Don't read this post if you don't want the Brutal Legend demo's cut-scene spoiled and don't want to read about a never-before-revealed level of Uncharted 2. Both were just shown at the Penny Arcade Expo.
At a Friday evening panel here at PAX in Seattle called Spike Sneak Peeks, Game Trailers TV host Geoff Keighley flexed his exclusive-bearing muscles and got developers Tim Schafer and Amy Hennig to show off new parts of their major October games.
Double Fine chief Tim Schafer took the main PAX stage to chat with Keighley and unveil the opening cut-scene for the demo of his team's game Brutal Legend. The clip showed the game's protagonist, Eddie Riggs, in modern day, miserably fulfilling his duties as the roadie for the band Cabbage Boy. The group's lead singer, a man who wears a Phantom of the Opera half-mask and can't stop texting, tried to flatter a brooding Riggs, complimenting the Brutal Legend hero for his roadie skills.It didn't work. After all the lead singer's band stank. The opening metal chords of Cabbage Boy's set — which perked Riggs up just a bit - were followed by the band's DJ scratching a record and the least-metal heavy metal song I've heard in some time.
"I can fix everything except that," Riggs said. "Metal is dead."
As with the rest of what's been shown for Brutual Legend, the voice-acting was strong and the comedic timing perfect. Schafer wanted the scene to get laughs and it did. It also did a fine job of establishing Riggs' misery in the present and his desire to get to older, more Metal times.
There were some other jokes — one of them interactive — but it's seldom funny to re-write someone's punchlines.
Amy Hennig, the creative director at Uncharted 2 development studio Naughty Dog, followed Schafer. She used her time on Keighley's panel to talk about wrapping up her game as it nears its mid-October release. Hennig assured the audience that the game's single-player was not being compromised by the addition of multiplayer. She also described the game's graphical upgrade from its PlayStation 3 predecessor as the equivalent of a console generational leap.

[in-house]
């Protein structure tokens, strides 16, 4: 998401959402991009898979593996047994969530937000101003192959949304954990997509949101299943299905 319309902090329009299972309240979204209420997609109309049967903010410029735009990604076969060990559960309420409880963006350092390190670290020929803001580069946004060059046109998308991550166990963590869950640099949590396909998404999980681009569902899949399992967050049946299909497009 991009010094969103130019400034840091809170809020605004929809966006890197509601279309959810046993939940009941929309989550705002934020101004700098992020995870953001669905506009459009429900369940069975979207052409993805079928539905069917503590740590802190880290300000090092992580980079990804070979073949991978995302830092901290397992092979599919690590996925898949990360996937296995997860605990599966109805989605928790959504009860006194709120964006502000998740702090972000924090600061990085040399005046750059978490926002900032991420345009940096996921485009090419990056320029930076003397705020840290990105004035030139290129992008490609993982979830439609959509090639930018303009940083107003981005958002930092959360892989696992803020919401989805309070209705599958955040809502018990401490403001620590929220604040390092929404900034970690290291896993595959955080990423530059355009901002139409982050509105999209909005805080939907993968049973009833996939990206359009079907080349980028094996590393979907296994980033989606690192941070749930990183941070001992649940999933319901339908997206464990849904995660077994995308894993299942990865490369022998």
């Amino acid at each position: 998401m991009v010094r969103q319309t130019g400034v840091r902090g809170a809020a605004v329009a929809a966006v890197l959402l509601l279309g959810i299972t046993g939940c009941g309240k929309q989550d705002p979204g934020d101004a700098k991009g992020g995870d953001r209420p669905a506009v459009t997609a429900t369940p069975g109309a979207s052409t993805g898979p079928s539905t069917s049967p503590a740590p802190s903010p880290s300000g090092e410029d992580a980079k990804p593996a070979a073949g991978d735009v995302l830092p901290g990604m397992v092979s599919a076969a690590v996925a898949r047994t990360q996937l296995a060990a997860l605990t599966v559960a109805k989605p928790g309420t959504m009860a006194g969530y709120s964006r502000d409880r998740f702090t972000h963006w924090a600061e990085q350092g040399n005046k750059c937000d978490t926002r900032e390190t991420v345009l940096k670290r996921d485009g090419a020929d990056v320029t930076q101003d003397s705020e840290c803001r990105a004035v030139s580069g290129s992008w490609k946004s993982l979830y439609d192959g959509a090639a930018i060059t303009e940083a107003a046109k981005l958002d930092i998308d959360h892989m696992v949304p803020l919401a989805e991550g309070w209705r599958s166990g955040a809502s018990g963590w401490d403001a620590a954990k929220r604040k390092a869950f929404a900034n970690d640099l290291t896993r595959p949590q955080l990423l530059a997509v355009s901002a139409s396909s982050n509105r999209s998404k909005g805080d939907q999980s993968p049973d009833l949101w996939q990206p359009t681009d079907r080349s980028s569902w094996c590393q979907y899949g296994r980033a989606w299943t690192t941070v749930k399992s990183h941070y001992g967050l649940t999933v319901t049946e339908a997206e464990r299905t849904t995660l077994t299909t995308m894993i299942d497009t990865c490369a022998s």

The thunder of Hennig's portion of the evening was the gameplay clip she showed of a new Uncharted 2 level. She set the clip up, saying it occurred halfway through the game and realized a goal of her team's: Enabling gameplay on moving objects. Drake would start at the back of a train and try to get to someone he wants to rescue in the front. Yes, Hennig acknowledged, there have been plenty of train levels in games. But this one would not just put you on a static train that has a background zipping past you, she said. Uncharted 2's train level would feature a freight train that is fully-modeled, takes turns, has its separate cars and supports all of the climbing and shooting gameplay available to player.
What she showed in the recorded gameplay clip appeared to contain the dynamism and physical reality she promised. The level was set on a verdant mountainside with a lake resting beside train tracks. A freight train rumbled through. At the start of the clip, series hero Nathan Drake climbed onto the top of the back car and machine-gunned some enemies. He tried t advance but fell through the top of a boxcar. A helicopter, as they so often do in video games, swooped in for the assault. The following sequences had Drake jumping from car to car as helicopter rockets rocked the train. Enemy soldiers filed down the train and fired, as Drake cursed them. The train cars all seemed to behave as if they had their own weight, proving Hennig's claims true. They seemed to rock as the battle rumbled them. Cars were detached or blown up. One was sent hurtling off its rails in a fiery tumble toward Drake. Camera angles kept switching as the battle proceeded in phases, but throughout the scene it looked like a player could enough control to scramble, cover or shoot.
The train reached a tunnel, the battle far from done, and the clip ended.
Keighley's third guest, Valve writer Chet Faliszek, talked over a live gameplay demo of part of Left 4 Dead 2's Dark Carnival campaign. The section he showed matched material I reported about from my visit to Valve earlier this week, but Keighley himself did command from the stage for me to write one bit from this part of the presentation: An audience member asked for an update on the Half-Life series. Faliszek dodged, saying the company prefers to discuss projects that are closer to being delivered. But, he teased, "The G-man is Gordon from the future and Alyx is Gordon's brother." Keighley spotted me in the front row and said I should put that "on the site." Sure, Keighely, but we all know Chet was joking.